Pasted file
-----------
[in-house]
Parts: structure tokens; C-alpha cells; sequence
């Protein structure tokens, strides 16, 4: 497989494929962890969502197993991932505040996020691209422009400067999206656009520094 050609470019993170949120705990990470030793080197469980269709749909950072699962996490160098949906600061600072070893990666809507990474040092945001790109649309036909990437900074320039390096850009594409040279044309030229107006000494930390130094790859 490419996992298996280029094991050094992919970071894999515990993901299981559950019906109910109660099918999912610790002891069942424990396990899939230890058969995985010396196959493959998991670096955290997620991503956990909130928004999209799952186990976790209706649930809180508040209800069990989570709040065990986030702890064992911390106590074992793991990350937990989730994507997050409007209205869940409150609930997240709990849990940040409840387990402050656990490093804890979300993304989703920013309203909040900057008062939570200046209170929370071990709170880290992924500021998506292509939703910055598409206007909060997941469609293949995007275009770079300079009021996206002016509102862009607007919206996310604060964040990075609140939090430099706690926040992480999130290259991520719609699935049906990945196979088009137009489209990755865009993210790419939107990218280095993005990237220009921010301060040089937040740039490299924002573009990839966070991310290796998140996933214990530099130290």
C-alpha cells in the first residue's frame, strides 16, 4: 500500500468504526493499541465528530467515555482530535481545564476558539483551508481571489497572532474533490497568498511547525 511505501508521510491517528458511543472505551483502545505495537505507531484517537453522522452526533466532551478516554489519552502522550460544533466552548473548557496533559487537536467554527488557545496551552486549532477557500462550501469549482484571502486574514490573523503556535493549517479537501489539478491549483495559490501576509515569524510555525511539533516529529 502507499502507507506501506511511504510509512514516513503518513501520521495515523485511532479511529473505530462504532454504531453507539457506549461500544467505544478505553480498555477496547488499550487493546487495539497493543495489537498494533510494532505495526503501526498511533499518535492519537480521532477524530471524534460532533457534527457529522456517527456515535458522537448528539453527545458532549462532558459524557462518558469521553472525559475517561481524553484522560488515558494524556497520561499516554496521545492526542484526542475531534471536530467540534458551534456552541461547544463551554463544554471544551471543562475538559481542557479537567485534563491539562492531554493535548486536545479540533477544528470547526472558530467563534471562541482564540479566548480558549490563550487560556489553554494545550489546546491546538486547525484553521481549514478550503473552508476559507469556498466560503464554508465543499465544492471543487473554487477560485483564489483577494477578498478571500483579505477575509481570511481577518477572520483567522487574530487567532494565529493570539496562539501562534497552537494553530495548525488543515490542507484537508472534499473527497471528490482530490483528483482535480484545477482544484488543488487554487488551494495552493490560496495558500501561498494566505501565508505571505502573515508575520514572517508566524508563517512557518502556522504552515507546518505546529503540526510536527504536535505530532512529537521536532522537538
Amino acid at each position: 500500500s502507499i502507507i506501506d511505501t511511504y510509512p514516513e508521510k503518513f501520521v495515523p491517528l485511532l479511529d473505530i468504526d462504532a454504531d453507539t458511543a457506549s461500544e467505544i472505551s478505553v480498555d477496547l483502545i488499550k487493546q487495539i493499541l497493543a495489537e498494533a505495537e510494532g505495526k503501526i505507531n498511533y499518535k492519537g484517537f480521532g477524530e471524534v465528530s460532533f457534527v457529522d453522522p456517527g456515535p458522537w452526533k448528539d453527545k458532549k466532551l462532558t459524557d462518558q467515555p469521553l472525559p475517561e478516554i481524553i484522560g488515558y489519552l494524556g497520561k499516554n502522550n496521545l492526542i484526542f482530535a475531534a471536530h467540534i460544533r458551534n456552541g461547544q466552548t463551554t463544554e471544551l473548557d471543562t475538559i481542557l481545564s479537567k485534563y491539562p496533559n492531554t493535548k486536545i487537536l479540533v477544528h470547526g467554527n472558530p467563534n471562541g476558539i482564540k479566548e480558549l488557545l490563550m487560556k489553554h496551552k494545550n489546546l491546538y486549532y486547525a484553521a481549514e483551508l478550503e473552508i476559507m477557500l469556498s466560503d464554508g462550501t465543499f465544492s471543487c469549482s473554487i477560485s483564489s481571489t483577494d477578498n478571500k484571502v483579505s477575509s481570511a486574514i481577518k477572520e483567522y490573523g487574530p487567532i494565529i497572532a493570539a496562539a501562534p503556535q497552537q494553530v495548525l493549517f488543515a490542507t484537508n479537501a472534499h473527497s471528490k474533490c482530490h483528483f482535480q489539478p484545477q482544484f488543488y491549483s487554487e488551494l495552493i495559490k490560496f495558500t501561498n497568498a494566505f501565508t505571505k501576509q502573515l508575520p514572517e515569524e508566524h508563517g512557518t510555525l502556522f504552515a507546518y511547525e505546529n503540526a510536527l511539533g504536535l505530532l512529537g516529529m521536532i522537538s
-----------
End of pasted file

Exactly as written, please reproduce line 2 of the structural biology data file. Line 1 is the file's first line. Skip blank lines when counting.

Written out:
Parts: structure tokens; C-alpha cells; sequence